The Weekly Pulse is my content curation and my highlights from readings, books, podcasts, insights, and everything I discovered during the week.
So, let’s go with some discoveries from the week!
#1 – Why do High-IQ People Stagnate in Their Careers?
#2 – On the Slow Productivity of John Wick
#3 – The Craft is the End
Why do High-IQ People Stagnate in Their Careers?
Source: Big Think
Author: Kevin Dickinson
Summary: Success and intelligence don’t necessarily go hand in hand, and IQ may not even be the differentiating ability between star performers and everyone else. Emotional intelligence is another form of intelligence that may prove vital for success at work and in life. Emotional intelligence correlates with health, job satisfaction, performance in school, and life satisfaction. The article discusses Daniel Goleman’s five pillars of emotional intelligence and ways to cultivate and develop emotional intelligence.
“… In fact, despite popular perception, IQ may not even be the differentiating ability between star performers and everyone else. That difference may be found in another form of intelligence: emotional intelligence…”
“… One way to cultivate self-awareness is simply to create space for it in your day. That may include journaling, a mindfulness practice, or simply finding the time to sit with your thoughts and ask questions of yourself. To help you shine a light on your blind spots, ask trusted friends and loved ones for their honest opinion on matters where you may hold biases…”
On the Slow Productivity of John Wick
Source: Cal Newport Blog
Author: Cal Newport
Summary: The article discusses how the success of the movie John Wick was the result of a single-minded focus on achieving excellence in action sequences. Director Chad Stahelski captured these sequences in long takes, which required Keanu Reeves to train extensively in martial arts and tactical shooting. This approach to productivity differs from the notion of busyness and multitasking often associated with office jobs. The article raises questions about whether this definition of productivity is the most profitable use of our talents.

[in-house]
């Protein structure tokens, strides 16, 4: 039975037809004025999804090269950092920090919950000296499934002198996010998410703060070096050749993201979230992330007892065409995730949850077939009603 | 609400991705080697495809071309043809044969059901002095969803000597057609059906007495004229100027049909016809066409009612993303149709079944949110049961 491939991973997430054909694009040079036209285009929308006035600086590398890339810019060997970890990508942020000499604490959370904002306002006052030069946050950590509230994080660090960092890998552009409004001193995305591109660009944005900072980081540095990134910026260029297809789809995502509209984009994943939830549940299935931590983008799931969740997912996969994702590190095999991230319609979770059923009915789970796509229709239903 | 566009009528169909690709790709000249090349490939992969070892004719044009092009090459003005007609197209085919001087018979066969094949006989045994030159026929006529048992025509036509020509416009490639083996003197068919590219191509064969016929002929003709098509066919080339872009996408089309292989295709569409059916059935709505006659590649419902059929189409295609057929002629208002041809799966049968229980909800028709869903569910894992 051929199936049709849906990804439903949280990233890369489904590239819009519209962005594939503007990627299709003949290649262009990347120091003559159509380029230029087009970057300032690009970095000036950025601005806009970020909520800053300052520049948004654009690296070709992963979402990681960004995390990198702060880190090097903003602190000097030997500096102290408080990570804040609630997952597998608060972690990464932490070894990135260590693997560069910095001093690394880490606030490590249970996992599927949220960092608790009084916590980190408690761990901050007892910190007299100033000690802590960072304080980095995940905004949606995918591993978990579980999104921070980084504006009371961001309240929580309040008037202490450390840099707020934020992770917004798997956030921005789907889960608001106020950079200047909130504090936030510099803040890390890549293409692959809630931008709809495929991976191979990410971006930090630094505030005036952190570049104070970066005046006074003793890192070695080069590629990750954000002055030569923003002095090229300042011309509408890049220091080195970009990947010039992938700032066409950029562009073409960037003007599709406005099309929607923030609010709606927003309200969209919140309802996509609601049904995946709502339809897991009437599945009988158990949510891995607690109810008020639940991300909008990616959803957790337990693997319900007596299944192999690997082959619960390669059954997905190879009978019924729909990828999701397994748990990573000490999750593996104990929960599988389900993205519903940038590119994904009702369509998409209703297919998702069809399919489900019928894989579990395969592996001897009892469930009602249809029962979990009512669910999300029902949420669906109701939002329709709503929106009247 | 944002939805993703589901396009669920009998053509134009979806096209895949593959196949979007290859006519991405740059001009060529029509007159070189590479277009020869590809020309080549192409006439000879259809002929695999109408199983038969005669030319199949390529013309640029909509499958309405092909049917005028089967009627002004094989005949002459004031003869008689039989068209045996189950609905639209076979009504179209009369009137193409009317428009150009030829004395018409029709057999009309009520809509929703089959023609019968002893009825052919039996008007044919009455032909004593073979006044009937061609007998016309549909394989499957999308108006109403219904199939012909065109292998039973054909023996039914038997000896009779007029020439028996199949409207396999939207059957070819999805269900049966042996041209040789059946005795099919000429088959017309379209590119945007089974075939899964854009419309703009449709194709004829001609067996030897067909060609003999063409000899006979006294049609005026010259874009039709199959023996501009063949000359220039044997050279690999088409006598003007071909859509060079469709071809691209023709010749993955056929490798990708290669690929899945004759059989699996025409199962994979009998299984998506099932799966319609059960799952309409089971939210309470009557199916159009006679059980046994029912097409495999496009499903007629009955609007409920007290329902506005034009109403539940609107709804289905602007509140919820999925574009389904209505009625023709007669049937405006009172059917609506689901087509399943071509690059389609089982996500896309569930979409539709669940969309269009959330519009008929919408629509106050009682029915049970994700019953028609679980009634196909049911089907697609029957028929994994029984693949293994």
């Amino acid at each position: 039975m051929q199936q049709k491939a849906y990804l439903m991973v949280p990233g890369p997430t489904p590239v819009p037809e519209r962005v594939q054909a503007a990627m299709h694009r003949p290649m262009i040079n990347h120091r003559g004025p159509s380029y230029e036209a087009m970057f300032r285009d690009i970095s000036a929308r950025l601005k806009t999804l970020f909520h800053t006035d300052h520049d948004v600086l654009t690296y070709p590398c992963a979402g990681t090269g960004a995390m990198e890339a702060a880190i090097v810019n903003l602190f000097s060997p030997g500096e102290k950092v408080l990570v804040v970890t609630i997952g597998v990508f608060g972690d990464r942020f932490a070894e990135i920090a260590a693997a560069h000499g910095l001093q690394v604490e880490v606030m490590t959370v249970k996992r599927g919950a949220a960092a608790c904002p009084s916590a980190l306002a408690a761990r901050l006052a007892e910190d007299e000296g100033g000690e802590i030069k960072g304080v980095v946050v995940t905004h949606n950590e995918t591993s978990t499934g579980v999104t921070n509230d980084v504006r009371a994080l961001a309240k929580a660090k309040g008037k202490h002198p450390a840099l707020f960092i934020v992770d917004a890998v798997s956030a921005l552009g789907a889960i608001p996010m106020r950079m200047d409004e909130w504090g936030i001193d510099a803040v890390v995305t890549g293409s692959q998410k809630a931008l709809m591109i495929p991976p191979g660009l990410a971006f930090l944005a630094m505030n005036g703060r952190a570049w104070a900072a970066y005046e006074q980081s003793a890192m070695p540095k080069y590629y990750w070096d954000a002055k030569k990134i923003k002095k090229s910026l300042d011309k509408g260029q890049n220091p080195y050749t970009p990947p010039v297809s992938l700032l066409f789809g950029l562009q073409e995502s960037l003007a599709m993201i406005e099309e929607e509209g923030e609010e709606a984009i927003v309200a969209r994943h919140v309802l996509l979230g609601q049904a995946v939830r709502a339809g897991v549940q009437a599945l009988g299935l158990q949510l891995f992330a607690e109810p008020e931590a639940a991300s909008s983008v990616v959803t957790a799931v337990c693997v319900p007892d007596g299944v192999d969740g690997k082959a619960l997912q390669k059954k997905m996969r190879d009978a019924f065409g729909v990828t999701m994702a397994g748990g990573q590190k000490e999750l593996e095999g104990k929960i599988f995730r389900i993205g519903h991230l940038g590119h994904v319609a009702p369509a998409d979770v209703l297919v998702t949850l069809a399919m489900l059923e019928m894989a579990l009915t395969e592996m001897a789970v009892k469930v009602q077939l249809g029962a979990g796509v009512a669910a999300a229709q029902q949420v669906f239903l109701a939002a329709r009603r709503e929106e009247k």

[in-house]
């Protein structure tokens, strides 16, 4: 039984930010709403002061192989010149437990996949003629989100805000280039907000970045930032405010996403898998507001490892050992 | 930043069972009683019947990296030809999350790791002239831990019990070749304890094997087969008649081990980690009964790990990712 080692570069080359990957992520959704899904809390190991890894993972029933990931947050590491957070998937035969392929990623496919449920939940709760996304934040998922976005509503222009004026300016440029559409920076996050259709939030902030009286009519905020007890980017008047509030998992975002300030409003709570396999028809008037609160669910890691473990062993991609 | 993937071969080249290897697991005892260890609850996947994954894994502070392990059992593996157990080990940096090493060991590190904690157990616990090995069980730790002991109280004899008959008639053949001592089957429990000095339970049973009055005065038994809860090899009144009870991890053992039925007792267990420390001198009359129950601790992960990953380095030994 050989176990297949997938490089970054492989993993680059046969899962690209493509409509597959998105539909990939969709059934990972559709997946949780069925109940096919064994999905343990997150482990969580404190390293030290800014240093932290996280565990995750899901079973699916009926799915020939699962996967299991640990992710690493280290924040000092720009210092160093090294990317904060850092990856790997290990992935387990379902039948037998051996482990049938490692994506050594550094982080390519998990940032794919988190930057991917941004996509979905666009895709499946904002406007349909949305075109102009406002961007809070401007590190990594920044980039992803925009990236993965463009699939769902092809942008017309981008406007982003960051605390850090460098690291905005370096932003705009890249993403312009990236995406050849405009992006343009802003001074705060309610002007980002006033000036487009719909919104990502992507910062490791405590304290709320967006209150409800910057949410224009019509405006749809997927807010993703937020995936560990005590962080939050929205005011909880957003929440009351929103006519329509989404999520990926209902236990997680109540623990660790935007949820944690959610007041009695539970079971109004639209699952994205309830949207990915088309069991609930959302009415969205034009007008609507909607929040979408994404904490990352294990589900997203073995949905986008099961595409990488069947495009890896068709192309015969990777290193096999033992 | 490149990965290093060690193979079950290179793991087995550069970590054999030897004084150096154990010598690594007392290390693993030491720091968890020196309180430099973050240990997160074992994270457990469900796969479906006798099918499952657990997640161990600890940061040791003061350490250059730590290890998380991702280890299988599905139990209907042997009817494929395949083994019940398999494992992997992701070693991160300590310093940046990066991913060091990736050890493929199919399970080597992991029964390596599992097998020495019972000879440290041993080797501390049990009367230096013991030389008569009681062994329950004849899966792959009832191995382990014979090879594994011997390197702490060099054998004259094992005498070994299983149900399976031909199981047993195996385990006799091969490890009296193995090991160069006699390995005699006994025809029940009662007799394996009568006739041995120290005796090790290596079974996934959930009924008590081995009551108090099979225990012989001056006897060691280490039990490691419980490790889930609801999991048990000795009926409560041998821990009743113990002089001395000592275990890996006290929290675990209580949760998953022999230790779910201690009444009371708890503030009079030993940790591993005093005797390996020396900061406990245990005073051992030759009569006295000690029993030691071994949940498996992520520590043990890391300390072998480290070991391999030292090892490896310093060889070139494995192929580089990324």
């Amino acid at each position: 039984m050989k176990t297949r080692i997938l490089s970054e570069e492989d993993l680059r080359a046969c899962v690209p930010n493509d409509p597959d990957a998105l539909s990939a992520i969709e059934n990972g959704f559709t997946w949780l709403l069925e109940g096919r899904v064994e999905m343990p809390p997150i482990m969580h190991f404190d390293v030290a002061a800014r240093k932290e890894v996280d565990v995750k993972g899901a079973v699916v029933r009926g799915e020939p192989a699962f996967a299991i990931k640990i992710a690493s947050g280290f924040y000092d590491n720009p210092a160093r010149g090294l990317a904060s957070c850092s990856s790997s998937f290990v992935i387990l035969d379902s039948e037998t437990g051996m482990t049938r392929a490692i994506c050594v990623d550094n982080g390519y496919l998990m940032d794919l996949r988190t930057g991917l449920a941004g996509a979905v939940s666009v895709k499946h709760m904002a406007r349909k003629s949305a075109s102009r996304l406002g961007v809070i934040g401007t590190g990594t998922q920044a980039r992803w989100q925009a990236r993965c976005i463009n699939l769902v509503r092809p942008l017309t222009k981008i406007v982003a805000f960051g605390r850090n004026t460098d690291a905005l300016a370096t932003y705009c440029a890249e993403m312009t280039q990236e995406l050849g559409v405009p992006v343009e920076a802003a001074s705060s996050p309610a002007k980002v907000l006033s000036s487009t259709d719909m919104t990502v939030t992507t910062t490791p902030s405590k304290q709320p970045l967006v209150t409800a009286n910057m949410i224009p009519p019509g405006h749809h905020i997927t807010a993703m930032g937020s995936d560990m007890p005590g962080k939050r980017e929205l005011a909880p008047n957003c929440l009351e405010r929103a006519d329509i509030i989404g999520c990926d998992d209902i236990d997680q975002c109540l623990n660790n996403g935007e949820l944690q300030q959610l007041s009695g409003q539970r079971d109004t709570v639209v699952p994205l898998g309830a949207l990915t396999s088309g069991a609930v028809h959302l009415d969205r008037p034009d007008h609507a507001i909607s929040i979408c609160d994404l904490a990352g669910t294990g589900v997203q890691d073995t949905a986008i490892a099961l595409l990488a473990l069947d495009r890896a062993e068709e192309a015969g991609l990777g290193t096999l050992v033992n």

“… In office jobs, by contrast, productivity remains rooted in notions of busyness and multi-faceted activity. The most productive knowledge workers are those who stay on top of their inboxes and somehow juggle the dozens of obligations, from the small tasks to major projects, hurled in their direction every week…”
“… Are we so sure that the definition of “productive” that defines knowledge work really is the most profitable use of our talents? John Wick may be shallow entertainment, but the story of its success highlights some deep lessons about what the rest of us might be missing in our pursuit of a job well done….”
The Craft is the End
Source: Scott Young Blog
Author: Scott Young
Summary: The article discusses the philosophy of doing work for the sake of the craft itself and not for the desire for status or recognition. The author highlights the importance of transcending the constant need to be part of an inner circle or a select group that appears successful. Instead, he suggests that the antidote to this drive is to focus on the craft itself by setting higher standards for personal work than those set by an inner ring, leading to a more fulfilling and satisfying journey.
“… Lewis argues that the answer is a craft. If you care about your work—for its own sake—you can transcend the petty status-seeking that surrounds you...”
“… Instead, those who manage to get wholly absorbed in their craft do so because they have higher standards for their work than anyone else expects. Acclaim and fame fail to motivate because that’s too easy, not too hard. The improvement according to an internal sense of quality matters more than whether some inner ring agrees…”
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